We’ve done it for 36 years – had the family Easter celebration at our house. The crowd size has ebbed and flowed like the tide. This year we had 65.
Everybody brings food – lots of food. My contribution has always been a turkey on the grill and a special Latvian version of sauerkraut.
Easter Sunday itself is a joy. How could it not be with that many people asking where I keep the paper towels or if we have any more ice? The day starts with mass, followed by charcoal on the grill, followed by breakfast consisting of whatever I can grab between the grill and the kitchen.
The tough part of Easter has always been the week before. That’s when I take on the devastation that winter has bestowed upon our yard and gardens. Sometimes this happens while winter is still bestowing.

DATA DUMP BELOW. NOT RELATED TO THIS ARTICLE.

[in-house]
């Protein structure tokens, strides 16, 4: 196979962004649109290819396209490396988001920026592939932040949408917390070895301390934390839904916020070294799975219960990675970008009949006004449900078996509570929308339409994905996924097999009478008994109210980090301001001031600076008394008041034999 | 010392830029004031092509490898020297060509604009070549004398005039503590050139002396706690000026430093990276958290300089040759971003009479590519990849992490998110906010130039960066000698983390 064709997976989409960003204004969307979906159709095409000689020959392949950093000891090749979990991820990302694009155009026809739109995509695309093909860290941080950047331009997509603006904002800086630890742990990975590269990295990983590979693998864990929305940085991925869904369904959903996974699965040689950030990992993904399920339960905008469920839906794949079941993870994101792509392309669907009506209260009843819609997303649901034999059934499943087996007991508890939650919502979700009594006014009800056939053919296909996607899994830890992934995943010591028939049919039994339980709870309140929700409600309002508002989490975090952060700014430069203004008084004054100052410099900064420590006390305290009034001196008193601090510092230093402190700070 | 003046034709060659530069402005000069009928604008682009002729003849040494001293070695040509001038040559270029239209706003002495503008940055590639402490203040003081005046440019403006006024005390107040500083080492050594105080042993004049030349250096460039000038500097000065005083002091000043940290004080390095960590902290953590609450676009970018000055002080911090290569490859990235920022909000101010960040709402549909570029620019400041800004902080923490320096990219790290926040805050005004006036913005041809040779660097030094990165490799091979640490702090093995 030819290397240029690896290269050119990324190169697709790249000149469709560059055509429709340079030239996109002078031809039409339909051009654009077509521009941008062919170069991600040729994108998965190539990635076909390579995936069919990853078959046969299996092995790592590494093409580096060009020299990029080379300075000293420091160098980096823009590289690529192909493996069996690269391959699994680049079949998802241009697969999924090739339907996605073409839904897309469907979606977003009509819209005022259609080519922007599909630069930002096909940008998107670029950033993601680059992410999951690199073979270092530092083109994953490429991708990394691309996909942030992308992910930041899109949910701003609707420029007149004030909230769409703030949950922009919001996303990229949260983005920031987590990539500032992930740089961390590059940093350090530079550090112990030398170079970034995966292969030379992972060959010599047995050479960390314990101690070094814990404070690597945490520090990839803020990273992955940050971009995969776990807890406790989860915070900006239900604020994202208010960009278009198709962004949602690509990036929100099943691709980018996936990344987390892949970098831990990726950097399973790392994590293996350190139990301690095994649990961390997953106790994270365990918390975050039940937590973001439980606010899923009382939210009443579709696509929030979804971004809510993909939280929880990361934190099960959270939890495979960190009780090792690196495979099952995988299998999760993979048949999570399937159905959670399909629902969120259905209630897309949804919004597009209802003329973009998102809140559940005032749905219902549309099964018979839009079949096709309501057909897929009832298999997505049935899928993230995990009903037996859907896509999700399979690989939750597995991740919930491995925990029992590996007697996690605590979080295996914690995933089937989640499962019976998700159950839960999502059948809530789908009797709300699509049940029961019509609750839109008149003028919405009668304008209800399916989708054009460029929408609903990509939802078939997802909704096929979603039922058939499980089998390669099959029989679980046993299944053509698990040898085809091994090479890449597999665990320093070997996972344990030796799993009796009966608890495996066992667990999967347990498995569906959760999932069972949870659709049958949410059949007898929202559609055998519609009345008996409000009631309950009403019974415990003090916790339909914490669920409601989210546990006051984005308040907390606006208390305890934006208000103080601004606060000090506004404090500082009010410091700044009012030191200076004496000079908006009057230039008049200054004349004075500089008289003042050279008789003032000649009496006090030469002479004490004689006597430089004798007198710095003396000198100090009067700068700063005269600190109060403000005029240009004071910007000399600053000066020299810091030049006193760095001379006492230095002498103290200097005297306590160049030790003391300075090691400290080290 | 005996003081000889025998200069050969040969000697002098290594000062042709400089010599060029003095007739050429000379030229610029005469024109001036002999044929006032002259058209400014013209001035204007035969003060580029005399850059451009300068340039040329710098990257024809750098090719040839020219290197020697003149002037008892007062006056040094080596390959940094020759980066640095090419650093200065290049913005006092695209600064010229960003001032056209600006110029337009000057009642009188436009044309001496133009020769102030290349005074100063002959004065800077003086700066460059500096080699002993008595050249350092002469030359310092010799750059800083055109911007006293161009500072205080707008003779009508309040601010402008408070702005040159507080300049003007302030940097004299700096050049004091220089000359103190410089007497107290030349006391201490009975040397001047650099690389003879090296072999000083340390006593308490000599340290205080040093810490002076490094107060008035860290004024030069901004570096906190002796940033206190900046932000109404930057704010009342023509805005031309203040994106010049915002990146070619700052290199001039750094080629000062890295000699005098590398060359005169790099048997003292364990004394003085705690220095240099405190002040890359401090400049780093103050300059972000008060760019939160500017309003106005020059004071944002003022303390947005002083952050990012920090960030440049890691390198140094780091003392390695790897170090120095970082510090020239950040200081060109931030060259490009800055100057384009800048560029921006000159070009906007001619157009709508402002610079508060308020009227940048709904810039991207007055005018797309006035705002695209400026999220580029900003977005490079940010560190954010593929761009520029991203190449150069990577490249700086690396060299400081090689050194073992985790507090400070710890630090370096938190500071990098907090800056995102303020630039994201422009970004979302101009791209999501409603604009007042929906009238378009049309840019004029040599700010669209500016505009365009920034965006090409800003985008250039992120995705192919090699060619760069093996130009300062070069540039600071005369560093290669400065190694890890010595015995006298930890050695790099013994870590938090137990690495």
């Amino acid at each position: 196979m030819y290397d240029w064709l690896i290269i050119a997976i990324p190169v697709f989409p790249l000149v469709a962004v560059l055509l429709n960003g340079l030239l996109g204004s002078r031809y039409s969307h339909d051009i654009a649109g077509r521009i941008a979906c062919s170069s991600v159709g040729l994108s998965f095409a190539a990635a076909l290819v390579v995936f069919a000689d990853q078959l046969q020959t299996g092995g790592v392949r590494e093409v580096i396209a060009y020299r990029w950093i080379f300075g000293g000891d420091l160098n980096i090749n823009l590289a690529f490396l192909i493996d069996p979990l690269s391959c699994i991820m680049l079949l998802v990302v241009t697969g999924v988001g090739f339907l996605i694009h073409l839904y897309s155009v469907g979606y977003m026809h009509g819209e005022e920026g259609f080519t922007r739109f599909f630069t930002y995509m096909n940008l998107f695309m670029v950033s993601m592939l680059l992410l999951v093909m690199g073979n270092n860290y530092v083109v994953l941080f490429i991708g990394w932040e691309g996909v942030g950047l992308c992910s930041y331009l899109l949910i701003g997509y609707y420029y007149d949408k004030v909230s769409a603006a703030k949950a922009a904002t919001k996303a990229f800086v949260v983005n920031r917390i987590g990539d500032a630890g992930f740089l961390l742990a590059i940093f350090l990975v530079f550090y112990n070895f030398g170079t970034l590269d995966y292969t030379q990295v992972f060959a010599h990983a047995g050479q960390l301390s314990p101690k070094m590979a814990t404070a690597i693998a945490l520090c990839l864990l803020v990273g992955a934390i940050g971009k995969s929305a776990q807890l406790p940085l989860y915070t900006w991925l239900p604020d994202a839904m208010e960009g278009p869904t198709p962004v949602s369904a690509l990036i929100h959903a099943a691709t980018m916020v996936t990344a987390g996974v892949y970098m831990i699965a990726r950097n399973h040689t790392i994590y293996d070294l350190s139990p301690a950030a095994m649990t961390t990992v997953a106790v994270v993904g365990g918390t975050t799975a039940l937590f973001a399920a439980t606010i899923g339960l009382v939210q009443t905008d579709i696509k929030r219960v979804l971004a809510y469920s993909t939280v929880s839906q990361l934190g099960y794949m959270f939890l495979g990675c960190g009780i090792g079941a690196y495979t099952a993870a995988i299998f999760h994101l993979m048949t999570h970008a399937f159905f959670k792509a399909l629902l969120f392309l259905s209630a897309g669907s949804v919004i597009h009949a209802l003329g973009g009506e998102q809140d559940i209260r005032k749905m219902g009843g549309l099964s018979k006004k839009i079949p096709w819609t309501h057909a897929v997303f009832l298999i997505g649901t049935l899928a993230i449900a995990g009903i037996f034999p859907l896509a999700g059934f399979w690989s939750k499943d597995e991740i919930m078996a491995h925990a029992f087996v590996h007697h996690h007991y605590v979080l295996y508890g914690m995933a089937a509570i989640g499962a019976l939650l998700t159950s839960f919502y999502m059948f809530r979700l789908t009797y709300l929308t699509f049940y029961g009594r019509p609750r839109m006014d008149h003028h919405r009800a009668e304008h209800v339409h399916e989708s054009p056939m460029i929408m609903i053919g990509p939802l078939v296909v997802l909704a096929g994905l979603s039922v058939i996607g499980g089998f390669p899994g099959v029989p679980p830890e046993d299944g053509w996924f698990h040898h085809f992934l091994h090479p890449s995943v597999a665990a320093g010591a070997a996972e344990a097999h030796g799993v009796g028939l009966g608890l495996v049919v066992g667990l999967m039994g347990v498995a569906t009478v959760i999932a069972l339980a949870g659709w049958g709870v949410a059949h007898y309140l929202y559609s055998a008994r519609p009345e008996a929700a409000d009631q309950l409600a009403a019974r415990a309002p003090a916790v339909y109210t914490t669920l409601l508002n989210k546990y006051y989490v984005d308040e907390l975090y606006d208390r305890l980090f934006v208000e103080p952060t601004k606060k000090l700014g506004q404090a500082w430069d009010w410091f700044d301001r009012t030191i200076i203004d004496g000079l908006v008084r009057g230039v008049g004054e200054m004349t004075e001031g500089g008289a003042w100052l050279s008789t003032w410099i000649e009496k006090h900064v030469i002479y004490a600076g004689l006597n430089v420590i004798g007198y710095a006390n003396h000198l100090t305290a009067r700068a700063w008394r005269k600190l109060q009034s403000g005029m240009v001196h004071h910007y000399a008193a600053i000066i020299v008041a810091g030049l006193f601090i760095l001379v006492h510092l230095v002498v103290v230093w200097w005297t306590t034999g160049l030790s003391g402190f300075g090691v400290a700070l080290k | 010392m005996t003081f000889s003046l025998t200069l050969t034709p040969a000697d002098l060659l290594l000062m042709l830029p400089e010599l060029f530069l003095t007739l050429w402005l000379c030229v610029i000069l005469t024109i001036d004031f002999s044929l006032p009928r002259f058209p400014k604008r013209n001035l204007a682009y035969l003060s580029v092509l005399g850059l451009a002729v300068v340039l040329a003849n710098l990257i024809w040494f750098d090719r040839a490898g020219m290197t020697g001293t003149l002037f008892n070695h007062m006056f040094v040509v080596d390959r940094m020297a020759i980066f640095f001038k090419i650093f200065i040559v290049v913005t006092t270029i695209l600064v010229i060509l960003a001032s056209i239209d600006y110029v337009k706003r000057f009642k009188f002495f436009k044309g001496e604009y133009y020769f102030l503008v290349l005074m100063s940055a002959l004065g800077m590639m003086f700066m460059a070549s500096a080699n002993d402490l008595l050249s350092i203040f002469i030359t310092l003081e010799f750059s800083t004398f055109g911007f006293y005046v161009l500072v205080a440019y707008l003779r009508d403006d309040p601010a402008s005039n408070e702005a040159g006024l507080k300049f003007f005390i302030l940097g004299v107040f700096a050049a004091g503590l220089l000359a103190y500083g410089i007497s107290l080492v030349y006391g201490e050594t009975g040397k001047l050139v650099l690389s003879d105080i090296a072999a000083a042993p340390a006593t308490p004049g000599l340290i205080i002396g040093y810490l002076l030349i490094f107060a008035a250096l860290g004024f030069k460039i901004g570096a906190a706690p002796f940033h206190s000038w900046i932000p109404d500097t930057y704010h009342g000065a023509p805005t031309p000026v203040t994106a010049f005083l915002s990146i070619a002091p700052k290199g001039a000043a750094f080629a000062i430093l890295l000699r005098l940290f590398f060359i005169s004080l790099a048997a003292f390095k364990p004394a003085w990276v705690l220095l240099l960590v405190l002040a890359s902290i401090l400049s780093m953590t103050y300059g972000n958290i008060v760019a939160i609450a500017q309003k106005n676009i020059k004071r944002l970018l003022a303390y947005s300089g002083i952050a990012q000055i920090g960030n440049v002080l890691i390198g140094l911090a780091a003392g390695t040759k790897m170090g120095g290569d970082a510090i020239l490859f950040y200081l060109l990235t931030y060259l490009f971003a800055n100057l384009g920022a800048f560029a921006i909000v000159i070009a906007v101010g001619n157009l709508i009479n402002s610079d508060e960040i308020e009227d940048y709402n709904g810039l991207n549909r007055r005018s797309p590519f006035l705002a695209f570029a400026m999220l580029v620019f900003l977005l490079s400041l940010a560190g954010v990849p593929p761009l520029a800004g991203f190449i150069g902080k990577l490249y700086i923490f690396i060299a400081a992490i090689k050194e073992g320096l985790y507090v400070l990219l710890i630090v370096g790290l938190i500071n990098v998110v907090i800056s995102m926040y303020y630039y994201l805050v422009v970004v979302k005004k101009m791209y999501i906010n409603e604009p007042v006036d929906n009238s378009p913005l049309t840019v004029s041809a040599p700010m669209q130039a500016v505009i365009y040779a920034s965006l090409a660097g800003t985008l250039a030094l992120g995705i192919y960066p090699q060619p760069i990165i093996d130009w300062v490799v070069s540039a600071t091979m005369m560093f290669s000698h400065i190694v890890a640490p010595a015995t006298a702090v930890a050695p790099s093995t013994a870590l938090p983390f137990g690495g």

I have mowed the lawn wearing a parka and heavy mittens. I have waded through ankle-deep water while keeping a sharp eye open for sharks. Even when the clean-up is done the house may be a drifting island in a sea of mud.
Still, people come bearing food. The middle generation makes a big deal out of hiding dozens of plastic Easter eggs, and the youngsters, shrieking with delight, charge across the lawn toting baskets in their hands.
Egg hiding has always been a special project. Years back we put names on the eggs and everyone had to find their own. One young nephew had to shinny up a tree to retrieve his. Another finally gave up after a lengthy search. I found it the next week with the lawn mower.
As the crowd grew we abandoned the names and put numbered slips of paper inside the eggs. Each number corresponded to a prize. When the hunt was over, the games were on with flying Nerf Balls, plastic missile launchers, model airplanes and water pistols. We banned the water pistols forever after too many of the wrong people got soaked.
The egg tree is too big to climb now, and the kid that had to climb it now has grandchildren of his own. Girls and boys have grown into men and women, and a whole generation of new youngsters have flooded the scene.
It’s changed a lot in 36 years. Except for the winter mess, of course, and the outrageous joy everyone brings to the table.